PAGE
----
Eye-popping satellite photo shows Tropical Storm Kay over Southern California
A massive supercell thunderstorm over Southern California has unleashed a violent windstorm, with a storm surge expected to make waves as high as 6 feet, The Associated Press reports.
Tropical storm is expected to come ashore as a category 4 hurricane, and will possibly bring with it wind gusts of up to 88 mph, the National Weather Service says.
The supercell is expected to continue moving east-northeast, though weaker-than-usual winds are expected to gradually shift south, according to the Weather Service.
The storm is currently moving at about 24 mph, with sustained winds from the southern extreme near 45 mph, the Weather Service said.
A supercell can develop in two ways. In a small region or a few strong cells, the supercell can grow even larger. In a large region, the winds can swirl around the center, forming a vortex and sometimes even generating high waves, as well as the supercell’s very powerful cyclical winds, which can be up to 100 mph.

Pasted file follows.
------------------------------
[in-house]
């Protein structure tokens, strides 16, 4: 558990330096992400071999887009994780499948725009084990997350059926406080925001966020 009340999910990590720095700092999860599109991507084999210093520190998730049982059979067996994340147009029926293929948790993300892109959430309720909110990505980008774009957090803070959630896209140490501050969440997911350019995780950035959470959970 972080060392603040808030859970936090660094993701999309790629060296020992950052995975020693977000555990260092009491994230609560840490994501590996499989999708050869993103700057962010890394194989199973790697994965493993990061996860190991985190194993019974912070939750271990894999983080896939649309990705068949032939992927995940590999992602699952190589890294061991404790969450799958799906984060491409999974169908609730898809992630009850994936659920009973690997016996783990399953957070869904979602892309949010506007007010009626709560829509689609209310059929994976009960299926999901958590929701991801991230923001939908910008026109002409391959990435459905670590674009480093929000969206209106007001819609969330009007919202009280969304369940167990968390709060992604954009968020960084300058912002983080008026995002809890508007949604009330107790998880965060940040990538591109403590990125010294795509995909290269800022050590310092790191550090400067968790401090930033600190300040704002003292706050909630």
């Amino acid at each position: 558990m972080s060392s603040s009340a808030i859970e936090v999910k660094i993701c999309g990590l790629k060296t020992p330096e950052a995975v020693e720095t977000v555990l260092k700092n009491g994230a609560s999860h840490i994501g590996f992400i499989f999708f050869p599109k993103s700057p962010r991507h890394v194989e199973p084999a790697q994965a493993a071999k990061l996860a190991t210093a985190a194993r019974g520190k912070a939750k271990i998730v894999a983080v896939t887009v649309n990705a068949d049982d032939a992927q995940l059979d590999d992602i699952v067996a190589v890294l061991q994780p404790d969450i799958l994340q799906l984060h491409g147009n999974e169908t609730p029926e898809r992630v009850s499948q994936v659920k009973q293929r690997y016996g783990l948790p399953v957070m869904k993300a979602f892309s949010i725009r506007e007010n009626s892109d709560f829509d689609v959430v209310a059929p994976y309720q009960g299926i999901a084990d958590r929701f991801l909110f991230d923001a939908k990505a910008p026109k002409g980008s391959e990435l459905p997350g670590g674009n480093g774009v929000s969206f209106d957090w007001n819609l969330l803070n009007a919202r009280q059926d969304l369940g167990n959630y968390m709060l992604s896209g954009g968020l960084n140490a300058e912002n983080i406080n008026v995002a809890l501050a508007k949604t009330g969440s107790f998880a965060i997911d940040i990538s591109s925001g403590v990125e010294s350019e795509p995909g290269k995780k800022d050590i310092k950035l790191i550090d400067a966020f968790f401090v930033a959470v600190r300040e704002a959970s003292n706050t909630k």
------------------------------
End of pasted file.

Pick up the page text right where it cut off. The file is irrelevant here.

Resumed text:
There are several storm systems moving through the region, with the biggest already having left the coast.
On Friday, two more storm systems, one in the Gulf of Mexico and one over the Carolinas, caused scattered rain and some high winds.
In Los Angeles, the remnants of a tropical storm left rain over parts of the city from a line of storms that moved across the region on Wednesday. More than 2 feet fell in parts of Orange and Los Angeles counties, while 3.5 inches fell in Riverside.
“It was wet, but nothing like a flood,” said David Vetter, a meteorologist with the National Weather Service in Oxnard, California. “Mostly it was just rain.”
In San Diego County, a weather station reported flooding that soaked down to ankle-deep on Saturday morning.
Rainfall on Saturday peaked at 11 inches in the South Bay region with 3 inches in San Diego County.
At least two people were taken to hospitals as a result of the heavy rain, and four were transported to intensive care units.
“Several people got caught